On Saturday night 40-year-old Matt Lindland takes on Robbie Lawler at Strikeforce: Henderson vs. Babalu in St. Louis. It's a fight Lindland admits that he needs to win in order to keep his career moving in the right direction, and it's also one that he intends to turn into, as he puts it, "a gritty, messy fight." But before he finds out what his future holds, Lindland sits down with us to talk about his past, including his very first taste of MMA.
He has no problem admitting it now: back then, Matt Lindland had no idea how to even begin to prepare for an MMA fight. Then a 26-year-old wrestling coach at the University of Nebraska and an aspiring Olympic team member, all Lindland knew was that other Greco-Roman wrestlers had done it and it looked like a fun way to make a couple dollars.
One day he ran into Royce Alger, a well-known wrestler for the University of Iowa who was dabbling in MMA and was said to be headed to the UFC soon. Lindland told him he'd been thinking about taking the same path, and wanted to know how to get started.
"He was like 'Oh, you can't do this. You wouldn't be any good at it,'" Lindland recalls now. "I kind of said, 'Okay, but I think I want to give it a shot.' You know, thanks for the non-advice. But then he just kept going on and on about how Greco guys couldn't do this. I was just looking at him like, are you drunk or something? It was just this weird conversation. Finally I told him, 'I would fight you right here, right now.' He said, 'I only fight for money.' So I pulled out my billfold and I went in there and laid it all down on the counter. He just kind of laughed and walked away."
By that point Lindland had his mind made up and nothing was going to change it. In February of 1997 he got his first chance when he signed with the World Fighting Federation to compete in a sprawling 32-man tournament that would take place over the course of many events.
"It was an open-weight tournament, and I had no idea who I'd be fighting," says Lindland. "There were guys like Gary Goodridge, "Big Cat" Tom Erickson was in that tournament, "The Ghetto Man" Joe Charles, a lot of guys. It takes me back a few years just to talk about them."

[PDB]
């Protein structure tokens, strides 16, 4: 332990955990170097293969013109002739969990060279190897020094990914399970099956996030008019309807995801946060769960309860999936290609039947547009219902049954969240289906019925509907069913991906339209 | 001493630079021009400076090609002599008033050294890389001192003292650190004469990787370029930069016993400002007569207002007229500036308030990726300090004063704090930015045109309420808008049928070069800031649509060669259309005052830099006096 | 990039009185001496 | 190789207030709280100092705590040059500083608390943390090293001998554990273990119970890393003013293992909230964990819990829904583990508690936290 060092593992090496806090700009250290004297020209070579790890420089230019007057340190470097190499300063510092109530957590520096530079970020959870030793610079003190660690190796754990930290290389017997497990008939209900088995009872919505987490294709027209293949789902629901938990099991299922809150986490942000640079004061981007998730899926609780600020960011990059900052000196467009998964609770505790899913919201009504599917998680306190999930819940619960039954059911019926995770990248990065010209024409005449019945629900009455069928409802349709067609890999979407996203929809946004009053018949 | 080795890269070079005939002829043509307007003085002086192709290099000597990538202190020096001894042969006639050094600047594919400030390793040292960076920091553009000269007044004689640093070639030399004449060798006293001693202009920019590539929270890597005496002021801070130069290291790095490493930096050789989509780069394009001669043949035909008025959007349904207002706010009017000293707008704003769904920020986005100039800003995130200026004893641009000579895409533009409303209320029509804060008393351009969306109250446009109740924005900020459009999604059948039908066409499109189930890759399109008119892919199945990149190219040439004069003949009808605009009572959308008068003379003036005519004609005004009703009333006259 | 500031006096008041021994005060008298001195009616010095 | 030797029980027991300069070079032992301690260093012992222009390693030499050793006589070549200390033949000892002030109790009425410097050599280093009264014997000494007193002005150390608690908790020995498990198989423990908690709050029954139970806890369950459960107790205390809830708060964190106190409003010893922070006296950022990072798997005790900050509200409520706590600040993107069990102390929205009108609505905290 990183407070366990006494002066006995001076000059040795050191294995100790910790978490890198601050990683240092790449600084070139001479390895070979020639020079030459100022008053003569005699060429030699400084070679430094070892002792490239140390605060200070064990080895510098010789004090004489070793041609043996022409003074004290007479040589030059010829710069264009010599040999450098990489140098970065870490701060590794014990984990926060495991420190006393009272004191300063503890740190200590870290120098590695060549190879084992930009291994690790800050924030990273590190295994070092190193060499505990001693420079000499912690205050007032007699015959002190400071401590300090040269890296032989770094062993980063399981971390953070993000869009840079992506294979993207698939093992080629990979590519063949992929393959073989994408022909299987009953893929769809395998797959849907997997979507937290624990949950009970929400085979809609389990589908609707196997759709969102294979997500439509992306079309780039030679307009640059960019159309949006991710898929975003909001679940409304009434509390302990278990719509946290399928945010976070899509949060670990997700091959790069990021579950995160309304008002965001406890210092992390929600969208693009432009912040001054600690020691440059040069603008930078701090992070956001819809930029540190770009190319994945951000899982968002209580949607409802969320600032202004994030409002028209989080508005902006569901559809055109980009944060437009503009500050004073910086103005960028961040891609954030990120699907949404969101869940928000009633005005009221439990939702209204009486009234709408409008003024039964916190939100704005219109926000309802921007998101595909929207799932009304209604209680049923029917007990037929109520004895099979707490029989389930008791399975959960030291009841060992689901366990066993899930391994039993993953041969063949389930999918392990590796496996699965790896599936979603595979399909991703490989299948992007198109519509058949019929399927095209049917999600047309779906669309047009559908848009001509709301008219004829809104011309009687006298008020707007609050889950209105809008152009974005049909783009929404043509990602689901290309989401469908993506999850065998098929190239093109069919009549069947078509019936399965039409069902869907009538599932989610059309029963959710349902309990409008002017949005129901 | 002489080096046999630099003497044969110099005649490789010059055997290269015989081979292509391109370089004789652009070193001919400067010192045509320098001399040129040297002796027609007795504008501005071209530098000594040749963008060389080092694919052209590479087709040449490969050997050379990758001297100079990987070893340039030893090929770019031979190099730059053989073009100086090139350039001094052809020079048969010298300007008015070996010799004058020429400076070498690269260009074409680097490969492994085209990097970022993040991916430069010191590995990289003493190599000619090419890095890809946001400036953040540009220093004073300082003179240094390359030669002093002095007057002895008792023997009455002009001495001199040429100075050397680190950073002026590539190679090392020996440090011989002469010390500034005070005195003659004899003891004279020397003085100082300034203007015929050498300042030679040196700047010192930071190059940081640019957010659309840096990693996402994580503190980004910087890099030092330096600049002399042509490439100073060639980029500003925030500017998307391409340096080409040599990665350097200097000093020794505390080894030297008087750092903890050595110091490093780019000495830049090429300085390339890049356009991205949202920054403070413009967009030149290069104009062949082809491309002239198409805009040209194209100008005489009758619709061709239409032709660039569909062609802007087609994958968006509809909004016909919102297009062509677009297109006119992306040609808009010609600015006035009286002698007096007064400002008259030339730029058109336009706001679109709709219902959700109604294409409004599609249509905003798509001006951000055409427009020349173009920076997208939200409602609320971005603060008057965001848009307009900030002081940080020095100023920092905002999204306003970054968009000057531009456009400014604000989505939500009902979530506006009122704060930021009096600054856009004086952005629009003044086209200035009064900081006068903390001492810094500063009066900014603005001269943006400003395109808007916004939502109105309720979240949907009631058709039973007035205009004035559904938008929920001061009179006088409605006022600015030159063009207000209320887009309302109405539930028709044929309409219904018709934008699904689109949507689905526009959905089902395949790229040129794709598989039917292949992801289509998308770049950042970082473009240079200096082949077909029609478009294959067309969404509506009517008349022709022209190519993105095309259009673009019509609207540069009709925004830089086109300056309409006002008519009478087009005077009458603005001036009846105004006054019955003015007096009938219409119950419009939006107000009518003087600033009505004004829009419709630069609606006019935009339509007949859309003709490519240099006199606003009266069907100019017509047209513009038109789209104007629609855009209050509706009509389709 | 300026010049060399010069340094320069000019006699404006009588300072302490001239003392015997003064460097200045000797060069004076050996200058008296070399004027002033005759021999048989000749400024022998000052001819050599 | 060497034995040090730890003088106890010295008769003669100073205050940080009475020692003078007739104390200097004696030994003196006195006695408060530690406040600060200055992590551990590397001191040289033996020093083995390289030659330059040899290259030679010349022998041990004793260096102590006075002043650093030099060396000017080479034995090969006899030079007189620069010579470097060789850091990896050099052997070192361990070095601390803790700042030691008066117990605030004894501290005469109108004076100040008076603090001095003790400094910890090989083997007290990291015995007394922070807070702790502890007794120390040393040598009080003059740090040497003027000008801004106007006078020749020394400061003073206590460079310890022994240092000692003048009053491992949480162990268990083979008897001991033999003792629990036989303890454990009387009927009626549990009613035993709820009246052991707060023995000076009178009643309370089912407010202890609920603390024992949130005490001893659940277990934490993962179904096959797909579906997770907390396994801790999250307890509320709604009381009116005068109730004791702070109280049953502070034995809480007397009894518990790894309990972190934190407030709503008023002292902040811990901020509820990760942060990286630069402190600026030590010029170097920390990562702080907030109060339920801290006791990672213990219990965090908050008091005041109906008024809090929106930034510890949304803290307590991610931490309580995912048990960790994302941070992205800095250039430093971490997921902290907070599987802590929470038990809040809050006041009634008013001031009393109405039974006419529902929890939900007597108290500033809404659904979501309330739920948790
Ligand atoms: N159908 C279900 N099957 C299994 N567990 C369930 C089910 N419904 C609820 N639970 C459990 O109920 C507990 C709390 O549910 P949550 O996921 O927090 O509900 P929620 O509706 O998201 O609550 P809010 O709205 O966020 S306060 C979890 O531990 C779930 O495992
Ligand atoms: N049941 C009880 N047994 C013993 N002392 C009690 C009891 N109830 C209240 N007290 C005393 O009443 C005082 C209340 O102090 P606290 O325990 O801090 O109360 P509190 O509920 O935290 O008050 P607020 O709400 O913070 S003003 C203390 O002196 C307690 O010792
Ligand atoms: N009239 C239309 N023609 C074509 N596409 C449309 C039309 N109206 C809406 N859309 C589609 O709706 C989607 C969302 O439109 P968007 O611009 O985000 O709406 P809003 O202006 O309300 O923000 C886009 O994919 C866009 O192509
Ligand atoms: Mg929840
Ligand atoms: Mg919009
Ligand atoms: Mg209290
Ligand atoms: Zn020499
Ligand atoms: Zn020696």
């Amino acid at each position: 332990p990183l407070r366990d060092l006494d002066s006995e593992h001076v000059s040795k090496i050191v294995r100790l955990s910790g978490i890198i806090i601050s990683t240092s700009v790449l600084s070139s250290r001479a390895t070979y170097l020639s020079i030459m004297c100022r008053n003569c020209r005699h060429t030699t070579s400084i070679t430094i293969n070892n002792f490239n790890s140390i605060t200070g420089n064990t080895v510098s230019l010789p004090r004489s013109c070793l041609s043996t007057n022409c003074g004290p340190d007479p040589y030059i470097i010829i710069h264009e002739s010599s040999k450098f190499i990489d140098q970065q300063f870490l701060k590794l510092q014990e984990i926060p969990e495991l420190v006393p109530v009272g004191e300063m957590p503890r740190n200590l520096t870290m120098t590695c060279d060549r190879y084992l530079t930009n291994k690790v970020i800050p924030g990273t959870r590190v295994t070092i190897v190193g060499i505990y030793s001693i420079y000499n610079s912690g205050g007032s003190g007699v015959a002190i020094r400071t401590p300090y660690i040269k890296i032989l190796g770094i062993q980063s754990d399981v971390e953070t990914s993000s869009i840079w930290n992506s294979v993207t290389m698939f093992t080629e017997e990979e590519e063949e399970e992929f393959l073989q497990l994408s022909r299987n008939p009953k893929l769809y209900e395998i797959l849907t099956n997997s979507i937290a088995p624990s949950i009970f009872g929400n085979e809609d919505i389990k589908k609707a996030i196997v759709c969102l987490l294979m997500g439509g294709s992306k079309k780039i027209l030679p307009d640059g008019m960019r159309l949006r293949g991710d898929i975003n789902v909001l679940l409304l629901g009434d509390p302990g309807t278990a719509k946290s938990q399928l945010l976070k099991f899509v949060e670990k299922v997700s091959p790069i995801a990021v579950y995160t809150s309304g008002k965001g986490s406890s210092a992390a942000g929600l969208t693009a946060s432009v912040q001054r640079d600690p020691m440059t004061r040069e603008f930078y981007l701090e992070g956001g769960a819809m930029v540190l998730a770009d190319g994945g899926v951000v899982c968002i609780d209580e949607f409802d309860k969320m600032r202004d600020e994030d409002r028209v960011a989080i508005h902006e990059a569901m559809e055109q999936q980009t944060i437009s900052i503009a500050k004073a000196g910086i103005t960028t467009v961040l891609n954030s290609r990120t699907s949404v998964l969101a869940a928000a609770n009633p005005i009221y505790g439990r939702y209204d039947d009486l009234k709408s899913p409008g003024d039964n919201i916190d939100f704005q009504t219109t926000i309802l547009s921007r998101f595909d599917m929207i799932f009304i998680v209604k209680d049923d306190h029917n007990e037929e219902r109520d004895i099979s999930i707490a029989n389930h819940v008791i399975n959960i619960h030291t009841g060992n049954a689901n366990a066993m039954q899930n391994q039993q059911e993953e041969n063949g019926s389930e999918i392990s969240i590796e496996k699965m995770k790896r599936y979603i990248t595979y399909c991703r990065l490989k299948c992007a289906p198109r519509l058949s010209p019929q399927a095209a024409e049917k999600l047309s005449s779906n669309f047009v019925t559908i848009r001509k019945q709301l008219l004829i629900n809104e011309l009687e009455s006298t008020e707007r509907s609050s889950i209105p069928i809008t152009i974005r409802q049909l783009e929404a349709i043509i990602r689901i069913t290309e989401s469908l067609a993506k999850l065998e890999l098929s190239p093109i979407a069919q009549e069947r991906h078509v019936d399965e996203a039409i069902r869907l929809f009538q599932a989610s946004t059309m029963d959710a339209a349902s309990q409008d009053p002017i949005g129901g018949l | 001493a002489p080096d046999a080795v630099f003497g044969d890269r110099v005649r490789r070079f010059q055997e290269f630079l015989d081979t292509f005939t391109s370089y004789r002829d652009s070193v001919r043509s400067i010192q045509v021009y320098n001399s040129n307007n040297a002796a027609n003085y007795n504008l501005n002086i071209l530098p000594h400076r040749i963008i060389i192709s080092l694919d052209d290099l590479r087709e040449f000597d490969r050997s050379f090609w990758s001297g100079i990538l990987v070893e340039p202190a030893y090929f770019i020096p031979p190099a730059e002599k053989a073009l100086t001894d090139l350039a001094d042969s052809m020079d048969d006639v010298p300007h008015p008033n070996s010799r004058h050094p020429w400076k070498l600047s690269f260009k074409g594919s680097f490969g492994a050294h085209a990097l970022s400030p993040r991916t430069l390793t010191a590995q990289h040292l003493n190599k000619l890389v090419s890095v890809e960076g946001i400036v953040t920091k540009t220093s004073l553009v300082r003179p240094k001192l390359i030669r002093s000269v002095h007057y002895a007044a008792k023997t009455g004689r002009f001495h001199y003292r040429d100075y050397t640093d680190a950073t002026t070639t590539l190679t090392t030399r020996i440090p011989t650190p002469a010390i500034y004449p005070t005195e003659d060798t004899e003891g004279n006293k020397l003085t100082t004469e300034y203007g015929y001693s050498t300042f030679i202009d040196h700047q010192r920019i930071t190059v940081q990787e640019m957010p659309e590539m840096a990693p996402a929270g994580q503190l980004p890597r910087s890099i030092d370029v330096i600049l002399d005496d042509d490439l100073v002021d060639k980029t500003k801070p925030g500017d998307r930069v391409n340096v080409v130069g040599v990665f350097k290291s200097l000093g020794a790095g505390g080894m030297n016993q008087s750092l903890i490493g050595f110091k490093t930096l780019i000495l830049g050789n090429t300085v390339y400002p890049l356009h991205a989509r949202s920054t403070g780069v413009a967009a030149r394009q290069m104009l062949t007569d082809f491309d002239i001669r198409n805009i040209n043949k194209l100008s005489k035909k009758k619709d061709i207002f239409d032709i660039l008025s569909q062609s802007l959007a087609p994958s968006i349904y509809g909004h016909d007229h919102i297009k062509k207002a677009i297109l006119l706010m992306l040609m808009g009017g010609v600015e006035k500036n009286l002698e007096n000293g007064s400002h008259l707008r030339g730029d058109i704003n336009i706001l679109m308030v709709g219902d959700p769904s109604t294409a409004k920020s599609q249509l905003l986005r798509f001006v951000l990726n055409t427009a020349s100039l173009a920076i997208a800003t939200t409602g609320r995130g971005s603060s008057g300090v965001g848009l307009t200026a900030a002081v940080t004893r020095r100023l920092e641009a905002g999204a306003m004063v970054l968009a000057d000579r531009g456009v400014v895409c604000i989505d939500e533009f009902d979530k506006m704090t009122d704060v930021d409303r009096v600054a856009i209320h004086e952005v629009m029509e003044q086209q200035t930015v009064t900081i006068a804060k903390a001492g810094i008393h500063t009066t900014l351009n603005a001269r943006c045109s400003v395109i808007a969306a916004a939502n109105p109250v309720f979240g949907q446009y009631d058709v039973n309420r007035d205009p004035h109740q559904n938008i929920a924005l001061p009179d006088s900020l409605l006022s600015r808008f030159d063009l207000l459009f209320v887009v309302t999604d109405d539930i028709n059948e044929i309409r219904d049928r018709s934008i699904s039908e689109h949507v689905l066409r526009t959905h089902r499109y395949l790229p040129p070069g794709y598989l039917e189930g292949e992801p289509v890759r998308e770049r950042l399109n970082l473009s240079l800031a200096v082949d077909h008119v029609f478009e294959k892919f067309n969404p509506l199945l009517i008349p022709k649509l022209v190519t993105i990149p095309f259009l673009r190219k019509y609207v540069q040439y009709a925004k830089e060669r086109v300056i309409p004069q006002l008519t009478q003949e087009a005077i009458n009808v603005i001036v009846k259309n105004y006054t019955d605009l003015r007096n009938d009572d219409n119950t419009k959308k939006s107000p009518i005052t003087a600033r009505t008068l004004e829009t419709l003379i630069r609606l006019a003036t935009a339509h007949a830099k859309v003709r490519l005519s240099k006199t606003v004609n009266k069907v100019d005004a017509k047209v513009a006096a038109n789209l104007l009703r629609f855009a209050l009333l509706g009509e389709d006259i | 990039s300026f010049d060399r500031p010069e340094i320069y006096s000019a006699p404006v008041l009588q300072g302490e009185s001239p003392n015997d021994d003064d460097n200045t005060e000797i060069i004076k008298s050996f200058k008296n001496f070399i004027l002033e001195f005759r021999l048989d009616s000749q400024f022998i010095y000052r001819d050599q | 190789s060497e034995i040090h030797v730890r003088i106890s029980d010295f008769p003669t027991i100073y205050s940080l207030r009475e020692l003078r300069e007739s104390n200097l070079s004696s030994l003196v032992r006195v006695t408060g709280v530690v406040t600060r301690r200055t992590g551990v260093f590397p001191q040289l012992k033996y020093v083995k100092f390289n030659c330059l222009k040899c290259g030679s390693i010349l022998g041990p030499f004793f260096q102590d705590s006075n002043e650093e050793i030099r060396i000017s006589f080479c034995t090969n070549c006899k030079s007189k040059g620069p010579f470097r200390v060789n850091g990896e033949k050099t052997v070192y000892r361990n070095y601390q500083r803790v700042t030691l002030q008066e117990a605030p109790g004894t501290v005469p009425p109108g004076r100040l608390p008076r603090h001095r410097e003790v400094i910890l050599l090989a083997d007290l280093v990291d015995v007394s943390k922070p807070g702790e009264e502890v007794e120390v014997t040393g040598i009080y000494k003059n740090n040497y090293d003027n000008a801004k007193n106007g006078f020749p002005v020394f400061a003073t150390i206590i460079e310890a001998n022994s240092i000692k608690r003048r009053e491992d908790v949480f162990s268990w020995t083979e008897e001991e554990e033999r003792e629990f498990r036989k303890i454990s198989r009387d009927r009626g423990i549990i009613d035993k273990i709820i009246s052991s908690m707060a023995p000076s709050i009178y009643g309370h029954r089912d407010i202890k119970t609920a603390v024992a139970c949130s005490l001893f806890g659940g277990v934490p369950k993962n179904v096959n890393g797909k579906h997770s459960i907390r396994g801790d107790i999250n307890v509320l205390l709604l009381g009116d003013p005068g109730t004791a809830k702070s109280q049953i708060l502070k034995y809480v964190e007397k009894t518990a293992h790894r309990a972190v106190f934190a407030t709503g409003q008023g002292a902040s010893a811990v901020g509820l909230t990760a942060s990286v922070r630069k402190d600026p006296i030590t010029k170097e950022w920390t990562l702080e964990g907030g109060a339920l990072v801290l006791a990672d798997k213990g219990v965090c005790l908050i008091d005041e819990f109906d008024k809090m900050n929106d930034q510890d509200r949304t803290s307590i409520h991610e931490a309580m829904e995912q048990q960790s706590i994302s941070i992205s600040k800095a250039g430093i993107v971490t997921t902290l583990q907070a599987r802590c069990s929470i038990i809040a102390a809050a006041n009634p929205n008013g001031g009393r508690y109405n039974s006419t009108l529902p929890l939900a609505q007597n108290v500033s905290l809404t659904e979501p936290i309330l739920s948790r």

His first draw came on February 14, when he was slated to take on an Armenian fighter named Karo Davtyan in Birmingham, Alabama. Since he had no idea how to train for an MMA fight, Lindland prepared by signing up for a wrestling tournament as a heavyweight so he could get used to dealing with bigger guys.
That's it. No submissions training. No striking.
"I figured boxing was just punching people," he says. "I'd punched people before."
The arena was "huge," according to Lindland, packed with upwards of 7,000 people, which was quite a turnout in the late '90's. But he wasn't the least bit nervous, he says. Only excited, and perhaps a bit too eager.
"I was so excited to get in there and compete that I ran across the ring and almost got my head kicked off. I finally took the guy down and kind of pounded him into a wrestling stoppage," Lindland says. "On the way back to the center of the mat to do the old hand raise thing in the middle, the guy was complaining that the fight shouldn't have been stopped. So I told him to go back to his corner and we'd start over."
And that's how, just like fellow MMA veteran Dennis Hallman, Lindland ended up fighting the same person twice in his MMA debut. Rather than listen to his opponent's grumbling, he offered to give him a second chance. And why not?
"There was no commission to tell us we couldn't do that in Birmingham, Alabama in 1997," Lindland says. "The referee and his corner and my corner were all very confused as to what was going on. I went back to my corner to start over and they were like, 'What are we doing?' I said, 'I told him I'd fight him again.' So we fought again."
Lindland won that one too, only via a more decisive TKO stoppage this time. There was no more complaining from Davtyan. Lindland, having now had a taste of mixed martial arts, was officially hooked.
His only thought after the fight was, as he puts it, "when can I do this again?"
"I did two more fights in '97 and then I realized that I would actually have to learn some skills if I wanted to do this," he says.
Though Lindland went on to realize his Olympic dreams at the 2000 games, winning a silver medal for the U.S. team, he still managed to break into the UFC before the year was out and had two more UFC bouts the following year.
As for the World Fighting Federation, the organization that had inked Lindland and other early MMA luminaries for it's ambitious open-weight tournament?
"They folded," he says. "The contract wasn't as good as the paper it was written on."